June 27, 2022

With many different versions of post-apocalyptic series and movies out there, it constantly feels like we are seeing the same thing over and over. A zombie virus breaks out, people die, others struggle to survive, and humans fight one another to get an advantage of some sort. All the series seem repetitive. However, Netflix’s Black Summer, created by Karl Schaefer and director John Hyams, has a more realistic take on the classic zombie genre.

Created as a companion series for Z Nation, Netflix’s new series is not a joke and there is definitely nothing to laugh at. It’s brutal, unfiltered and all about survival. It brings forth the real changes and challenges that humans must face in order to survive.

Though we have seen an abundance of zombie films and shows, Black Summer brings us something completely different. Although it only gets a rating of 67/100 from Rotten Tomatoes and 6.4/10 on IMDb, I think that some critics haven’t really given the show a chance considering it is something in the zombie genre we really haven’t seen before.

The first scene of the series is executed perfectly, with around six to seven minutes showing a scared swarm of survivors trying to get to safety. It attempts to make you feel like you are in the panic and terror alongside the characters.

With episodes ranging anywhere from 20 to 40 minutes, they are broken up into smaller chapters, portraying a different perspective of a character or a different location. Though this is something we haven’t seen in many zombie shows, it does lacks a huge storytelling aspect as it bounces back and forth all the time. If more of a storytelling aspect was introduced, it might add more substance to the characters.

It has become interesting to see that the characters you meet at the beginning might not last long, while the secondary characters alongside those first characters are the ones who continue to lead the story on. Needless to say, if you look up for a few seconds, you might have just missed what happened to a main character. You most definitely need to pay attention. This all portrays the realness and unsettling experience of the storyline.

In other series in the genre like The Walking Dead, we see zombies who are slow moving and easy to take out but Black Summer is the total opposite. These post-apocalyptic animals are tougher than you might think. Fast-running, determined and smart zombies have given the typical zombie a revamp. Another thing that is incredibly different about the zombies in this series is the virus itself. When someone dies it instantaneously turns them into zombies. They are only down for moments before they are up and running. Characters only have a split second to leave a friend or a loved one behind in order to survive. In other series, the process of changing from alive to dead is unbearably slow. It makes for some really interesting scenarios.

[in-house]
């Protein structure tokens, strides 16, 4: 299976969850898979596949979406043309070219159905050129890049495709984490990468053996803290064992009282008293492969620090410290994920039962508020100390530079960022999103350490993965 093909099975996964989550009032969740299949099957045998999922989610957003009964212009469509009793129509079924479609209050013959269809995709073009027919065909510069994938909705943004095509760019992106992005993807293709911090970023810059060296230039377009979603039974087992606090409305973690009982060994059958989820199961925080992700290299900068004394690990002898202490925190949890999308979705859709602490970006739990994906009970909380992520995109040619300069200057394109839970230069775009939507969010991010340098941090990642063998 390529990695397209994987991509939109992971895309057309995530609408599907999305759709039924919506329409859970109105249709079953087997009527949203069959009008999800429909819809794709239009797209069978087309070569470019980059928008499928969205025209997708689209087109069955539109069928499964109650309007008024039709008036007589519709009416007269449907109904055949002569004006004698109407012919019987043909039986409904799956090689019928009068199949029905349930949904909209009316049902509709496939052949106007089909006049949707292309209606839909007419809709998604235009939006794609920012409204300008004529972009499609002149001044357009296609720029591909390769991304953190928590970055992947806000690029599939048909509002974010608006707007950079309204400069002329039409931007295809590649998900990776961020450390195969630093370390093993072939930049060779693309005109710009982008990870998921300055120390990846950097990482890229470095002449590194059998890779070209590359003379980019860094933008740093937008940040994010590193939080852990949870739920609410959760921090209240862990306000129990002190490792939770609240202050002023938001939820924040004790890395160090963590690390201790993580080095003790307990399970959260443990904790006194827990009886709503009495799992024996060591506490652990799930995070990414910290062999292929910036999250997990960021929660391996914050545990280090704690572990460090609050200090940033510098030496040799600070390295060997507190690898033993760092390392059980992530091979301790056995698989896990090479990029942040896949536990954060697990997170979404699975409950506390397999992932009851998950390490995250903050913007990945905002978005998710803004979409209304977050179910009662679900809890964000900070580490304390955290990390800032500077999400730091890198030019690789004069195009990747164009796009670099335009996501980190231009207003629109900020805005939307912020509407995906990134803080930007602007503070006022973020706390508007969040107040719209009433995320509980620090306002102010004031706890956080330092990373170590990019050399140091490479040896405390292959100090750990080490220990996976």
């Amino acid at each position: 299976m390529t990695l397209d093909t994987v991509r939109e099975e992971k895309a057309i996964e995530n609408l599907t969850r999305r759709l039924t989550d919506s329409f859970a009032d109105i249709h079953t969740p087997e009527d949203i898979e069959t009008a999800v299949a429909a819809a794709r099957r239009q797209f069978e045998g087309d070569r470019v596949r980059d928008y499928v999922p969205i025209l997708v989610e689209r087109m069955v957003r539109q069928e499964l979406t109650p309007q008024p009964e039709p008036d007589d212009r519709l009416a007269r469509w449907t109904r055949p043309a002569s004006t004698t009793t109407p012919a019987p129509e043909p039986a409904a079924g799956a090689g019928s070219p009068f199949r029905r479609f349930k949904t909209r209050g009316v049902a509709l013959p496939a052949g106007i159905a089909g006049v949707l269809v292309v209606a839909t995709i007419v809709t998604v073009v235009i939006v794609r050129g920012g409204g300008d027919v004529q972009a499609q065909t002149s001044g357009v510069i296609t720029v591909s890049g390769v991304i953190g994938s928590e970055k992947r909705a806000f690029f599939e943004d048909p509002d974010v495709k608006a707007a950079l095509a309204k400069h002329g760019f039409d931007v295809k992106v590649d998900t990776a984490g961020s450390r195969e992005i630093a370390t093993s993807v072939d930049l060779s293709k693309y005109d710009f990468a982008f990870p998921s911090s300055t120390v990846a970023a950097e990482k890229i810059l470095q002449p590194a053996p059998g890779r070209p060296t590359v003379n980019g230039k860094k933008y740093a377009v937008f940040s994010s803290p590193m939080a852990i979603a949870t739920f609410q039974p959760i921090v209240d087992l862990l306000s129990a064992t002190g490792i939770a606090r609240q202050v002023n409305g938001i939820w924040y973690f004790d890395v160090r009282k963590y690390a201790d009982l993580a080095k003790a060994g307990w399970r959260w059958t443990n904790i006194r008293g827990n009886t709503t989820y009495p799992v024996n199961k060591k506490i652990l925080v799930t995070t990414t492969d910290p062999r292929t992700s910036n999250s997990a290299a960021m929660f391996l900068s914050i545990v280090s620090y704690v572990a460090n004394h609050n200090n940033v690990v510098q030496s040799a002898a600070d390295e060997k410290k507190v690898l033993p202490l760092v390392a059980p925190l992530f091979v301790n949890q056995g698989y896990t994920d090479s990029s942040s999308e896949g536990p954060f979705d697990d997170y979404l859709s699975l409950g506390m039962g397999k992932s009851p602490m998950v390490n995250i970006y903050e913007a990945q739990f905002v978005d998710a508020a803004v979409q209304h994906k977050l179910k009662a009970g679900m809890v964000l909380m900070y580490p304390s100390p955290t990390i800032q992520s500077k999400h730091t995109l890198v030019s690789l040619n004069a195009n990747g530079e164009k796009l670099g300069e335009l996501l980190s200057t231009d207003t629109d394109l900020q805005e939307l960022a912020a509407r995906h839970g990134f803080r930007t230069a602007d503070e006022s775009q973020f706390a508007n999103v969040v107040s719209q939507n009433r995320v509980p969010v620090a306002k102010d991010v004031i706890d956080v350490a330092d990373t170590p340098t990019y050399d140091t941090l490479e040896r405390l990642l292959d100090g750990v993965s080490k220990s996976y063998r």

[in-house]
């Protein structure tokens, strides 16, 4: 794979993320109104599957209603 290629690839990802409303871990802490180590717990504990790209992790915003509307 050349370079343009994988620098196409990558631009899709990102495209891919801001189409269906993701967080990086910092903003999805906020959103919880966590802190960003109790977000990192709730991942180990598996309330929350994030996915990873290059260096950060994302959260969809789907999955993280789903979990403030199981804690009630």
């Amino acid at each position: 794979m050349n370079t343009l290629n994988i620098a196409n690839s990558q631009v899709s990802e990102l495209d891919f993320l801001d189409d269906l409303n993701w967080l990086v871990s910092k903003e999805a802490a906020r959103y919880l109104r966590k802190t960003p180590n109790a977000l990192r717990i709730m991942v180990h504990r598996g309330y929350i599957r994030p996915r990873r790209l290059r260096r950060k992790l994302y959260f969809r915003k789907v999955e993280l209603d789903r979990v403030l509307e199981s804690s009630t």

The show makes you feel like you are surviving with the characters. One scene in the show involves a character named Lance who tries to evade the same zombie for approximately 15 minutes of real time. The scene may be long but makes the series even more realistic as viewers have to sit through the real-time experience with the character on screen.

With a wide variety of characters, there is not just one who stands out. During the series, you meet Christine Lee’s Sun. This character struggles through the world with not being able to communicate with others, as Sun only speaks Korean. We also experience this in a similar manner with Ryan, a hearing-impaired character. It adds to the element of terror and struggle. The character Lance, as mentioned earlier, is basically a wimp who accurately represents all of us at our weakest moments.

Black Summer is cruel, but never in a way that pushes you out of the story. It doesn’t have the gore aspect as much as other shows in its genre, which is a good thing for people who love them but can’t actually stomach the scenes.

Survival and family. Nothing is guaranteed. Realistically, if our world were to ever enter a post-apocalyptic era, Black Summer would relate very closely to an actual experience and life in the new world. The series takes the world falling apart at face value and gives viewers an honest experience. It is cold-blooded, harsh and terrifying, but also authentic. It gives a refreshing take on the classic zombie genre.

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